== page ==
Poets write about what they value and believe to be true, good, and beautiful. The poem is not aiming at the reader’s head, but his heart. In this sense, poetry can be worship. The analyst, the scientist, the theoretician, and the mathematician each transcends the realm of his expertise when he ventures into poetic expression and composition. Poetry can be rooted in the concrete or abstract facts of the world, but poetry necessarily crosses from observation into interpretation. The form and genre of a poem answers worldview questions from the poem’s perspective. This is how poetry points to what we worship. Poetry reveals our religion, our God, our idol.
If all this is true about poetry normally labeled “religious” so that the worldview it propounds can be legitimately dismissed as “of religion and therefore not factually true,” then it is only fair to allow cross-examination. If the shoe fits the accused, let the accuser try it on!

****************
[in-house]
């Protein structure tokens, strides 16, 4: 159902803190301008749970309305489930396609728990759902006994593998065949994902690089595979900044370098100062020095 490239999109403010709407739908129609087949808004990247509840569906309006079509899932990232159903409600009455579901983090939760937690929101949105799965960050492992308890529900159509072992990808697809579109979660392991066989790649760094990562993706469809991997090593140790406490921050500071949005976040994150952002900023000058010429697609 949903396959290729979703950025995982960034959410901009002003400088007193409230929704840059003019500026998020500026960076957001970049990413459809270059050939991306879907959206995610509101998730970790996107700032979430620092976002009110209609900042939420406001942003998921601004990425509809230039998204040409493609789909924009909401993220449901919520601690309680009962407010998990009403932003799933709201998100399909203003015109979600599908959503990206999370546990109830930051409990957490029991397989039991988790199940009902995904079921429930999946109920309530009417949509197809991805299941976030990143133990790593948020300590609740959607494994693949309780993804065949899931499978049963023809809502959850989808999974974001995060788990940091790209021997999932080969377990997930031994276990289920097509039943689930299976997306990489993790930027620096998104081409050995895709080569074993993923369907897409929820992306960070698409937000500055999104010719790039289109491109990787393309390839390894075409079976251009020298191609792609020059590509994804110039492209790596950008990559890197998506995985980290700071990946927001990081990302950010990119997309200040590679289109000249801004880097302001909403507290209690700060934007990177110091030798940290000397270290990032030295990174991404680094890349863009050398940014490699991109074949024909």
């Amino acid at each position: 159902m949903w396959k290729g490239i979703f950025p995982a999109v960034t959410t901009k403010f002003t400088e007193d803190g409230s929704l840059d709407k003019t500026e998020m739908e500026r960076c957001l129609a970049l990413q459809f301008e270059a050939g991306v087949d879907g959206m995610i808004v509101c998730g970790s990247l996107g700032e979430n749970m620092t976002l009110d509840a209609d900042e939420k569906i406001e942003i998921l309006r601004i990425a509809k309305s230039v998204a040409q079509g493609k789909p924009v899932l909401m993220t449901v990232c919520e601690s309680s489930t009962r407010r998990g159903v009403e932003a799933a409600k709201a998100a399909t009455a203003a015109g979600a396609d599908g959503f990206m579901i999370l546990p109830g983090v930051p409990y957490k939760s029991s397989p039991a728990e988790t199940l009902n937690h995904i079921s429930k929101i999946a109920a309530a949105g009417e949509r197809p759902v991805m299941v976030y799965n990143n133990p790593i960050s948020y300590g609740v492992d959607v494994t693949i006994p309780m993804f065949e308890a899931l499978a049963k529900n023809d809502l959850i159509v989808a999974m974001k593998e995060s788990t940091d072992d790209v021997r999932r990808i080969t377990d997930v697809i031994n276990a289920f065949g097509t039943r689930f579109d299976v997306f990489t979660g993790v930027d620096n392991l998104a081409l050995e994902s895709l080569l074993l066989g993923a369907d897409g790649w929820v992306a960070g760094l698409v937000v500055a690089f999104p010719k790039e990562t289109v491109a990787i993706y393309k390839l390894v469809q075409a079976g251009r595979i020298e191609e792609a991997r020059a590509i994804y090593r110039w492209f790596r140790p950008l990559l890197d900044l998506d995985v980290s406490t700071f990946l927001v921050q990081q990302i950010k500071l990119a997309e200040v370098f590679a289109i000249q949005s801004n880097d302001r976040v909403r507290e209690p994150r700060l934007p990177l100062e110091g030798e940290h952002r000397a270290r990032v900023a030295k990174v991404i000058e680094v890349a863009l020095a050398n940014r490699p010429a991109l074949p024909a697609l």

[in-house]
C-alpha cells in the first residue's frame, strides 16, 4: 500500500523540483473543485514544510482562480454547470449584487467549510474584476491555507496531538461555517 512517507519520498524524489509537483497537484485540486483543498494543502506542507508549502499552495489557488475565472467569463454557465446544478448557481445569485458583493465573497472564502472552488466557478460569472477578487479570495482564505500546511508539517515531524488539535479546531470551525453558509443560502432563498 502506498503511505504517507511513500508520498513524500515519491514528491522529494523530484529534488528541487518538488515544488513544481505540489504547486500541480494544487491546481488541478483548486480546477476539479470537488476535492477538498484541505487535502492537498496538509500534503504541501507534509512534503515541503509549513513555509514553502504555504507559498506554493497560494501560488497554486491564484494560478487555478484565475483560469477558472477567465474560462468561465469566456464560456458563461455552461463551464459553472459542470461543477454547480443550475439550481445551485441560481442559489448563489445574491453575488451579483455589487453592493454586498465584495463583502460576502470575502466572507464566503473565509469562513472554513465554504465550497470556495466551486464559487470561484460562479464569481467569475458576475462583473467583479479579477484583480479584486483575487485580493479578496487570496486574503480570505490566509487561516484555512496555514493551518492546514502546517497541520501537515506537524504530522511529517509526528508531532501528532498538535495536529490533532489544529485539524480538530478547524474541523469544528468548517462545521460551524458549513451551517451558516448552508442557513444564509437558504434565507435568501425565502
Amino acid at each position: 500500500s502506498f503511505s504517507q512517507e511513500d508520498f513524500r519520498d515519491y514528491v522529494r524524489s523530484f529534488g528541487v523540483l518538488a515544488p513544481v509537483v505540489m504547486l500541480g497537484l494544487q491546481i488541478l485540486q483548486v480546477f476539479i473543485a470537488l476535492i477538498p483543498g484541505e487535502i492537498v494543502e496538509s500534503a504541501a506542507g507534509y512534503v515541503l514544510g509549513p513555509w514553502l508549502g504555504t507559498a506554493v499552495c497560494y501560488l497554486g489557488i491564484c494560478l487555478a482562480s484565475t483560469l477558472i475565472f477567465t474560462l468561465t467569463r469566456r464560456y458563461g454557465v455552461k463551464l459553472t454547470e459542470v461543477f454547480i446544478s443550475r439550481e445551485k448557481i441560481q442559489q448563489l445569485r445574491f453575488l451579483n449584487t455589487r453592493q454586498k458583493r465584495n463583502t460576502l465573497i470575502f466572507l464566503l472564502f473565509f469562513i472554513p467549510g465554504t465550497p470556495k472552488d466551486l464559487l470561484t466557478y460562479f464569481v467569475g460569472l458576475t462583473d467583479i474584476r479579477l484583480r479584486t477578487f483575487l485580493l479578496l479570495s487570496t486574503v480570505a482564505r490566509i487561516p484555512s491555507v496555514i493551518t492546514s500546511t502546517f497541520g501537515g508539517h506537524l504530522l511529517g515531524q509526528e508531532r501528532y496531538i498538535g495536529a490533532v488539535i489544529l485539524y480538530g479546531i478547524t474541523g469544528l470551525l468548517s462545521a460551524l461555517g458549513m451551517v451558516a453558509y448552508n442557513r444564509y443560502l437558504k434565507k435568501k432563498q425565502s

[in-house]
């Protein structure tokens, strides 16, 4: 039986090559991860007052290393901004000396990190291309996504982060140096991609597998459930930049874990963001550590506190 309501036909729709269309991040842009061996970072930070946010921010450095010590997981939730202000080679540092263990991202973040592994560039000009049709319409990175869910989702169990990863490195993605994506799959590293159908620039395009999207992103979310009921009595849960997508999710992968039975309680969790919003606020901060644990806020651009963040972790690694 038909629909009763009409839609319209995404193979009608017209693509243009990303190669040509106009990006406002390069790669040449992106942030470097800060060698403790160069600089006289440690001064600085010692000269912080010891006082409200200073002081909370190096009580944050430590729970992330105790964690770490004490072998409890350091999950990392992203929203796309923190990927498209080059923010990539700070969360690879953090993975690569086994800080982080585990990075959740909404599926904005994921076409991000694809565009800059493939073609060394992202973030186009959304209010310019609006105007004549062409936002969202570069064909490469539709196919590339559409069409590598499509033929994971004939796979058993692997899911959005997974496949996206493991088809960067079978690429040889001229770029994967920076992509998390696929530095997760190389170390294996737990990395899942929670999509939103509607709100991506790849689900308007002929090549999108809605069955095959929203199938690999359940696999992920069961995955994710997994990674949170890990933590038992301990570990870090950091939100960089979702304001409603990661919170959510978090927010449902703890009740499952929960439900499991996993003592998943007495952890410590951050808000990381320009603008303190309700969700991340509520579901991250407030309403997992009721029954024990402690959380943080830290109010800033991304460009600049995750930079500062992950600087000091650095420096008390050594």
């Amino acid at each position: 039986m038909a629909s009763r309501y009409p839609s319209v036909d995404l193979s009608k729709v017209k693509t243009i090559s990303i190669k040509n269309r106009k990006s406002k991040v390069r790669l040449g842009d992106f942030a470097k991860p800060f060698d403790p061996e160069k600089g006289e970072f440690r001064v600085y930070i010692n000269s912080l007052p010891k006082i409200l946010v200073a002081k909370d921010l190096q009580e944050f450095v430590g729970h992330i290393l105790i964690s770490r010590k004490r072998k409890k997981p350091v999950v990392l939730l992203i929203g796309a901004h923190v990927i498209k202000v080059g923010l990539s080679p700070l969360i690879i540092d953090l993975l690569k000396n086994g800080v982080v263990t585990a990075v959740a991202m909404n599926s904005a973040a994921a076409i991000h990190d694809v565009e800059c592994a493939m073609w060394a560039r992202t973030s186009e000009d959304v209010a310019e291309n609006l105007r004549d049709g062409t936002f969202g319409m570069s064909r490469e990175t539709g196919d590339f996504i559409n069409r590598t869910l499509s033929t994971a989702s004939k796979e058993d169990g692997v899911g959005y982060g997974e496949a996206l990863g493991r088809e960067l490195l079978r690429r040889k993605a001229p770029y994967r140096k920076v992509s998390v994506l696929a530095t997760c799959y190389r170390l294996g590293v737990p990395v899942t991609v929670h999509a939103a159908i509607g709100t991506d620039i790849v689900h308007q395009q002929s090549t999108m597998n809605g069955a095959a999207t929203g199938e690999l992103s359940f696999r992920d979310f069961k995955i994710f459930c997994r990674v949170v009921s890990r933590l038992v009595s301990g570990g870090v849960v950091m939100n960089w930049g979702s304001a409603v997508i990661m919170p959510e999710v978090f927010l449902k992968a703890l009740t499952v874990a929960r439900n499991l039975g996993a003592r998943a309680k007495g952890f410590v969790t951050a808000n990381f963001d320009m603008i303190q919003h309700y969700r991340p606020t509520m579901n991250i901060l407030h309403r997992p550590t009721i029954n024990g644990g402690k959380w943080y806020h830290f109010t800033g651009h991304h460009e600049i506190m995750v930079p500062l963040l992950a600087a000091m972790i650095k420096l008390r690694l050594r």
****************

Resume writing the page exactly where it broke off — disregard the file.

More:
This poem, penned by the notable Timothy Steele, entitled Descent of Man, and published in the January 2015 issue of Smithsonian Magazine, is surely a religiously-motivated rhyme about Evolution. Take a moment to click on the link to read it. Notice the sense of awe it seeks to generate, the religious-worldview questions it tries to answer (man’s origin, purpose, ethic, and destiny), and the beautiful way the message is portrayed. Evolution may not be a religion to all who affirm its central tenets, but for some it is. Demonstrably. Perhaps you are offended by such a notion. Am I wrong? Or is your religion unmasked?